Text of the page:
On March 14th, 2023, Microsoft released patches for approximately 80 newly found security vulnerabilities. There were two zero-day attacks among these vulnerabilities, CVE-2023-23397 and CVE-2023-24880.
These two attacks were evaluated as severe using the Common Vulnerability Scoring System (CVSS), with ratings of 9.8 and 5.1, respectively. In addition to the security updates, Microsoft has issued a detailed advisory for CVE-2023-23397, which outlines the problem in depth.
Microsoft Outlook contains an Elevation of Privilege (EoP) vulnerability that can have serious consequences. When an attacker delivers a message to the victim with an extended Message Application Program Interface (MAPI) attribute containing a Universal Naming Convention (UNC) path, the vulnerability occurs. When the victim gets the malicious message, the UNC route directs them to a Server Message Block (SMB) (TCP 445) share located on a server controlled by the attacker, causing the vulnerability to be exploited.
Working of CVE-2023-23397
CVE-2023-23397 derives its capability from a network-based attack vector. It all starts with a specially crafted email that contains a malicious calendar or meeting invitation. A customized notification sound is introduced, which replaces the default WAV file with a path to an SMB share controlled by the attacker. Accessing the Universal Naming Convention (UNC) path requires the victim to provide an NTLM authentication to the attacker. The attacker can next attempt to retrieve or replay the disclosed NTLM hashes.
To carry out this attack, the infected email requires no user interaction. When an email arrives in a user’s inbox, both the email and the exploit are automatically activated. Financial data, sensitive consumer information, employee data, and other sensitive information could all be lost as a result of an attack. This is a serious danger to any susceptible business and necessitates rapid action to reduce exploitable exposure to CVE-2023-23397.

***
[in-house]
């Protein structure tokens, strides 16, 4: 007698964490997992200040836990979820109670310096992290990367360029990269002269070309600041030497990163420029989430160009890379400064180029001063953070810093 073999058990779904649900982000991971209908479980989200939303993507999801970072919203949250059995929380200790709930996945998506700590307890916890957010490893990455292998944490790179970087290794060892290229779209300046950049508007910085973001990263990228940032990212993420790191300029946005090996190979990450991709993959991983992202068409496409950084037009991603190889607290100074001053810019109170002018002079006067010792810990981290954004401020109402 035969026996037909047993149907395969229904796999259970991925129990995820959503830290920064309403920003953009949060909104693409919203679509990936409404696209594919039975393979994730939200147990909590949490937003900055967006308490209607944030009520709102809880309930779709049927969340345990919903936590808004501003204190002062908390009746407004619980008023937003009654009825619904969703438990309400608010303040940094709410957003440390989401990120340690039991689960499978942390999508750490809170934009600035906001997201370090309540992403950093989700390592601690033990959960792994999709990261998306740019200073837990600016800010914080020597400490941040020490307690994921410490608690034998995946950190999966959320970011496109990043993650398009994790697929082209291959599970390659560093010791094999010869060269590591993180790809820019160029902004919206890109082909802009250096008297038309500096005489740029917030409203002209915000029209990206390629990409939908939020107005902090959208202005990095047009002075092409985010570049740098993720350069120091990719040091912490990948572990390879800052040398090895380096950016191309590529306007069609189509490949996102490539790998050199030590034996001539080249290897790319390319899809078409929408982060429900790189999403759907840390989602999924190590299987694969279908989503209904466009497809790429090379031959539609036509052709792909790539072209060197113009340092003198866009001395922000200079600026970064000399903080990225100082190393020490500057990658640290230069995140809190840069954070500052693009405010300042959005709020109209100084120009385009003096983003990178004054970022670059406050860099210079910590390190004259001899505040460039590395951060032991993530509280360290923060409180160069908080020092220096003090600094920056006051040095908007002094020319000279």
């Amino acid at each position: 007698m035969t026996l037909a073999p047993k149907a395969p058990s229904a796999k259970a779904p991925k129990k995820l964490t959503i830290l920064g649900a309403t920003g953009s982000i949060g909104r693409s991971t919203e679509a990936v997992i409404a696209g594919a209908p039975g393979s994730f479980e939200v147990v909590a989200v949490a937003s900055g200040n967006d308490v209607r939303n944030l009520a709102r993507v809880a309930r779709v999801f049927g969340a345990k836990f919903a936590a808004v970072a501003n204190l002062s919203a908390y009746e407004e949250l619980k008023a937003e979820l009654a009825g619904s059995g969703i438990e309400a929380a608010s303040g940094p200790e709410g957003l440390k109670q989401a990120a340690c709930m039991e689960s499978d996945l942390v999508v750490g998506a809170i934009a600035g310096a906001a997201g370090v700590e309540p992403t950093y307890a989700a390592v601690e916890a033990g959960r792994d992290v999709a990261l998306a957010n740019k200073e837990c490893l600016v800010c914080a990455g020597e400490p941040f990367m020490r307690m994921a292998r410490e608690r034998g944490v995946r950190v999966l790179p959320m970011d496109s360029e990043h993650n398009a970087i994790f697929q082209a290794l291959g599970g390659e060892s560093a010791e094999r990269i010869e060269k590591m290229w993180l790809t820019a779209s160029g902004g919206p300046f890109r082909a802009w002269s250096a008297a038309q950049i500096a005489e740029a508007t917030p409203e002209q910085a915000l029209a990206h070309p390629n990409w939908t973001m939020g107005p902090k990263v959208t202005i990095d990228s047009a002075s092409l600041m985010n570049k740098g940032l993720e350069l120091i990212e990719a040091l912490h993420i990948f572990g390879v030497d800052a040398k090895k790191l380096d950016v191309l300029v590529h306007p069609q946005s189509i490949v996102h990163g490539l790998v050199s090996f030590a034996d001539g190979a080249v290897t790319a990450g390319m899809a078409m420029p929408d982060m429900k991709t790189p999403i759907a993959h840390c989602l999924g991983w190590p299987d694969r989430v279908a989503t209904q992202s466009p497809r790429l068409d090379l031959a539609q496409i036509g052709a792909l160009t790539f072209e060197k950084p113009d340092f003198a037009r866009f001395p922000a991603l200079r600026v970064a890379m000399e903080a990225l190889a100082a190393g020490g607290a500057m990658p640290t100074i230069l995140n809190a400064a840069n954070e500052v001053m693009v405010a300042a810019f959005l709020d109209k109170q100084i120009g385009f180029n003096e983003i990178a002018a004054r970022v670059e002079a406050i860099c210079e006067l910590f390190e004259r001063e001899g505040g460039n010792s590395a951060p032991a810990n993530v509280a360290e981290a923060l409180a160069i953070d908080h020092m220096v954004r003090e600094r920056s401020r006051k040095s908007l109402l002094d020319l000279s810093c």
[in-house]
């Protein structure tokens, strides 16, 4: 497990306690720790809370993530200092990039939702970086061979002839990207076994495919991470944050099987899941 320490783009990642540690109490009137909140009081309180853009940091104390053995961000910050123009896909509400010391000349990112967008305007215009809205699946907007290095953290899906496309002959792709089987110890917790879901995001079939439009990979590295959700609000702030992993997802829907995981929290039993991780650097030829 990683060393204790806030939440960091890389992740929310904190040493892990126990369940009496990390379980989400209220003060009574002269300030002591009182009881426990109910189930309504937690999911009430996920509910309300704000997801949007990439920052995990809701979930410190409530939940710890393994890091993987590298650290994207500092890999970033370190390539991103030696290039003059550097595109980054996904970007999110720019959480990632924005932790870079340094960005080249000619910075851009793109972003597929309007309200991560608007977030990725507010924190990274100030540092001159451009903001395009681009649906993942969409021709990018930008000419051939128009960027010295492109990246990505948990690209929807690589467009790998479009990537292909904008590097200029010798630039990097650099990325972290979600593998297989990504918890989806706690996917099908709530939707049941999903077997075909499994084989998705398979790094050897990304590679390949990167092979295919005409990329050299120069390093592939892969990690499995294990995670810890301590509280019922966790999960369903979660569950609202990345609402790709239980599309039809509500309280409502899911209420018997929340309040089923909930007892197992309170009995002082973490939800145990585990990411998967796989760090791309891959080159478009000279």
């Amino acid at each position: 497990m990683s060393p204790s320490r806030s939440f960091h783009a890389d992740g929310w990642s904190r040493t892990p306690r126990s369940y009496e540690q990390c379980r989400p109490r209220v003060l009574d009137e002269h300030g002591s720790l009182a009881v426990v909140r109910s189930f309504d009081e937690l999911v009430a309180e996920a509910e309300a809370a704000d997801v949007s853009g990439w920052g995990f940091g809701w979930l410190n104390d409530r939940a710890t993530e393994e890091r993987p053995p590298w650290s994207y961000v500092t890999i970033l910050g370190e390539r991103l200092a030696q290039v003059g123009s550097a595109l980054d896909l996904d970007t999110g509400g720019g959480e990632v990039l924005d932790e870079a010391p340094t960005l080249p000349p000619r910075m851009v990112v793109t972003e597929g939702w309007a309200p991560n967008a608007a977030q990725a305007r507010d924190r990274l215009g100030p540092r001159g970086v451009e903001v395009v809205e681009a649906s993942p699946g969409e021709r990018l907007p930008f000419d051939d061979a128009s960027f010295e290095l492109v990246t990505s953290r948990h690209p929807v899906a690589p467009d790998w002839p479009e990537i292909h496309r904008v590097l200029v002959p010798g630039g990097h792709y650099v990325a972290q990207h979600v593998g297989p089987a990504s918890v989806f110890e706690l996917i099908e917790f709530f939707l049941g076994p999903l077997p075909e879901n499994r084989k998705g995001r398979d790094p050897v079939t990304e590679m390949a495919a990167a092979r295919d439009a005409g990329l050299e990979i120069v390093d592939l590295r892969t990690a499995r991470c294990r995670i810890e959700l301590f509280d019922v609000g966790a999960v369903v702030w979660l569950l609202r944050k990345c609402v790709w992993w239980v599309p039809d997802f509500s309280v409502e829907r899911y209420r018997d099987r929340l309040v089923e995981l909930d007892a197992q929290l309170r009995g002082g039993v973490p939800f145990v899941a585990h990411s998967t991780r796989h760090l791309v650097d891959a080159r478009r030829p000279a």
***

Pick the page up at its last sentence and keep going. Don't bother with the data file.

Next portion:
A malicious calendar appointment invitation can be crafted with two additional Message Application Program Interface (MAPI) properties,
PidLidReminderFileParameter is a string value that specifies the filename for a WAV or audio file that will be played as the tone and reminder notice sound when a meeting or event has passed. Set as a remote resource through a UNC path, the target may connect to this place and trigger NTLM authentication, revealing sensitive hashes for a user’s credential.
PidLidReminderOverride is a boolean variable that simply makes the provided file parameter mandatory. When set to true, the actor can verify that this file is used.
Although NTLM authentication is considered risky, it is still used on newer systems to ensure compatibility with older ones. In this example, authentication is conducted using password hashes obtained from a client while visiting a shared resource. CVE-2023-23397 allows hackers to obtain hashes, which are subsequently used to successfully authenticate to the network of interest.
Several services directly use the NTLMv2 hash for authentication. In order to acquire access to hosts or services, attackers may attempt an NTLM relay attack. With the hash, attackers can directly authenticate to Windows hosts in various scenarios. This can lead to full domain compromise, especially if NTLMv2 hashes for administrative users are exposed. In certain NTLM relaying settings, it is not commonplace for attackers to traverse the domain and raise privileges when a single user’s hash is exposed.